February 26, 2008

CU Campus Press Faces Censorship

From the student government and administration:
University of Colorado student leaders said Monday they want to see more changes at the Campus Press following its decision to publish a pair of racially charged opinion pieces.

John Ali Sharza, director of diversity affairs for CU's student union, said minority groups, concerned students and staff members met Monday to develop an "action plan" for how they want the community and the Campus Press to continue responding to the controversial columns published last week.

"If it's war the Asians want ... It's war they'll get," by Max Karson, ran in the online-only student paper, www.thecampuspress.com, on Feb. 18; and "No hablo Ingles," by Lauren E. Geary, was published the previous day.

Campus Press editors said Monday that they're planning to publish in today's edition the first news story on the backlash from the articles.

"The news piece will be a full dis-closure of the process between the conception and publication for these articles," said editor-in-chief Cassie Hewlings.
. . .
Sharza, though, said some students are concerned that "There's no formal apology on the Web site."

He said students want the Campus Press to apologize and possibly replace top editor Hewlings.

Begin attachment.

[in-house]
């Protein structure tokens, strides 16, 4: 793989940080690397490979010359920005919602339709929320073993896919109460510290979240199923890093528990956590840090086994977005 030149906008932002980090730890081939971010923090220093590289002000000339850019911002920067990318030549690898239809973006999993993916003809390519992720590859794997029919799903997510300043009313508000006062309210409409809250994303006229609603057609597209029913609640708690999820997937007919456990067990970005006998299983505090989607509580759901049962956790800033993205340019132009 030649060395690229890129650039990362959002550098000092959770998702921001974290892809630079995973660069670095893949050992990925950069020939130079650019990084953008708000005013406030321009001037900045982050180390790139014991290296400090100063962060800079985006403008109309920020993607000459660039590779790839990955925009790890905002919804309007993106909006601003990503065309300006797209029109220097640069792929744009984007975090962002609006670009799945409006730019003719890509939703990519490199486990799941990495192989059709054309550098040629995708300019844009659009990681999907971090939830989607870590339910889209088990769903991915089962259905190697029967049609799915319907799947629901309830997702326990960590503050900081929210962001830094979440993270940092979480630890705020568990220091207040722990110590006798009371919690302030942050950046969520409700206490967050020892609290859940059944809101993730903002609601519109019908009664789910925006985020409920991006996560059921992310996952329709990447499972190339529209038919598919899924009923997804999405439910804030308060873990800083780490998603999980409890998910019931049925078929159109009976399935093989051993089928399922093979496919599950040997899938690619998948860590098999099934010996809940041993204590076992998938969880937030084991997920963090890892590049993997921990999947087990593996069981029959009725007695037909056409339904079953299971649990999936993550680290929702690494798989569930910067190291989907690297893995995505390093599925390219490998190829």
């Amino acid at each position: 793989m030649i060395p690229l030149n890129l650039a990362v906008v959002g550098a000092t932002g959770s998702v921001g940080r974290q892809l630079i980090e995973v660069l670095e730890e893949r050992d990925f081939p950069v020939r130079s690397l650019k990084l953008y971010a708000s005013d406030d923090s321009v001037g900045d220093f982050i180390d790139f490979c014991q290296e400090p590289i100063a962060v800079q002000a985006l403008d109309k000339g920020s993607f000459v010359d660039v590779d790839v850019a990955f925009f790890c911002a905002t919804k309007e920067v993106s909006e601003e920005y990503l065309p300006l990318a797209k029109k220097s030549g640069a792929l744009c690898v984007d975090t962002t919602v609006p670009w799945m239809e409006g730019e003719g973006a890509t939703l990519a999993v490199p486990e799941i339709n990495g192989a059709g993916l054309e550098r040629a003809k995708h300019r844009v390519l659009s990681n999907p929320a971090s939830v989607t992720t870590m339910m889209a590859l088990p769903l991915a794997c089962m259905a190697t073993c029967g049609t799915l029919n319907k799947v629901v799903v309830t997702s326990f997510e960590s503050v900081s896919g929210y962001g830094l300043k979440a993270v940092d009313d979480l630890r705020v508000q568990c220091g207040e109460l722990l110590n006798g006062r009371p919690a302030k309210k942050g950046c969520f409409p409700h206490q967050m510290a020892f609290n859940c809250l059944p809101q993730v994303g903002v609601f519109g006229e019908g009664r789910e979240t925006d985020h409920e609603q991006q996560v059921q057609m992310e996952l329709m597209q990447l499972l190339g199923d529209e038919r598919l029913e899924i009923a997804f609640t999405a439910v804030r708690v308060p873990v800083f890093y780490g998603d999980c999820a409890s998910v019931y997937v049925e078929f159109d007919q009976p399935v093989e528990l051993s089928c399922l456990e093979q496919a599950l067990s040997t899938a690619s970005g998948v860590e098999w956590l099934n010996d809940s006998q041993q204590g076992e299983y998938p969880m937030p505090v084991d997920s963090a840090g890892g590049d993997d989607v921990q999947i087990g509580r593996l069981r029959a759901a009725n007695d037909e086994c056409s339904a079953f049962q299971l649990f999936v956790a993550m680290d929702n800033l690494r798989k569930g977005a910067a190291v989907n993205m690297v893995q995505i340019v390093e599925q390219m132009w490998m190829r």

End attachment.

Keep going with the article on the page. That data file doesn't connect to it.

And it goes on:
"There might be pressure for her to step down," he said.

Hewlings wouldn't comment Monday on anything except what her online paper plans to publish today.

On Thursday, student editors and their faculty adviser met with Paul Voakes, dean of the School of Journalism and Mass Communication, to talk about how to deal with fallout from Karson's column.

In that meeting, the Campus Press agreed to "provide enhanced coverage on the campus controversy the paper has sparked;" establish a Student Diversity Advisory Board, composed of non-journalism majors, to provide editors with regular feedback; adopt an "opinions policy," with standards and procedures for determining the acceptability of opinion columns or reader-generated content; schedule a series of diversity-awareness workshops for the entire staff; and host a series of workshops for opinion writing and editing, to be presented by professional opinion editors.
In other words, using intimidation, kangaroo PC editorial boards, and diversity-awareness reeducation workshops for the the Campus Press staff.

Publish a juvenile editorial attacking President Bush--no problem.

But poorly written satire or editorial opinion that offends protected minority groups?
Censorship--or perhaps more correctly--self-censorship. The apologies, advisory boards, and "workshops" are all designed to intimidate the paper's student editors and staff into thinking and writing "correctly". The professionally outraged activists on campus will argue that they are demanding "sensitivity"--really a demand for a right not to be offended. That right, of course, does not exist. Free speech should be met with more free speech. Don't like an editorial? Criticize.

Leave censorship to the tinpot dictatorships and and small-minded leftist revolutionaries . . . oh nevermind, this is the People's Republic of Boulder, after all.

Maybe they can drag old Ward Churchill out to do a little lecture on free speech. He is an "expert" in offensive, incendiary speech--and will be arguing that in his coming lawsuit. He is on campus every Tuesday night this semester anyway.

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